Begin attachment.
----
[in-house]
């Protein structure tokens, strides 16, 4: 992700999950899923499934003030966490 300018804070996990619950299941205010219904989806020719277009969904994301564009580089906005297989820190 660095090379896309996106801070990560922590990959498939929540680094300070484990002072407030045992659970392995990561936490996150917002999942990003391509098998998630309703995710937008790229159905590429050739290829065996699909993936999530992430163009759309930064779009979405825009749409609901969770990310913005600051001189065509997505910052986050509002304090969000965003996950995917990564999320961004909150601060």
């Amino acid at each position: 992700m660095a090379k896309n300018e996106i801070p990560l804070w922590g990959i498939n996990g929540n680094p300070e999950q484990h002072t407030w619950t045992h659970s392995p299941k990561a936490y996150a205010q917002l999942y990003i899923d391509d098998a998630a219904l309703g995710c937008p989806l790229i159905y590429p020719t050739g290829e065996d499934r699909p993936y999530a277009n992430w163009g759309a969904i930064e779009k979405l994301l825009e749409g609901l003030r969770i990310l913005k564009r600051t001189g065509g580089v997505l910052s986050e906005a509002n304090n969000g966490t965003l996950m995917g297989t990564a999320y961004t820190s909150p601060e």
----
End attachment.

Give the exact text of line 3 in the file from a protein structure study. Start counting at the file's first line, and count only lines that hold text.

């Amino acid at each position: 992700m660095a090379k896309n300018e996106i801070p990560l804070w922590g990959i498939n996990g929540n680094p300070e999950q484990h002072t407030w619950t045992h659970s392995p299941k990561a936490y996150a205010q917002l999942y990003i899923d391509d098998a998630a219904l309703g995710c937008p989806l790229i159905y590429p020719t050739g290829e065996d499934r699909p993936y999530a277009n992430w163009g759309a969904i930064e779009k979405l994301l825009e749409g609901l003030r969770i990310l913005k564009r600051t001189g065509g580089v997505l910052s986050e906005a509002n304090n969000g966490t965003l996950m995917g297989t990564a999320y961004t820190s909150p601060e």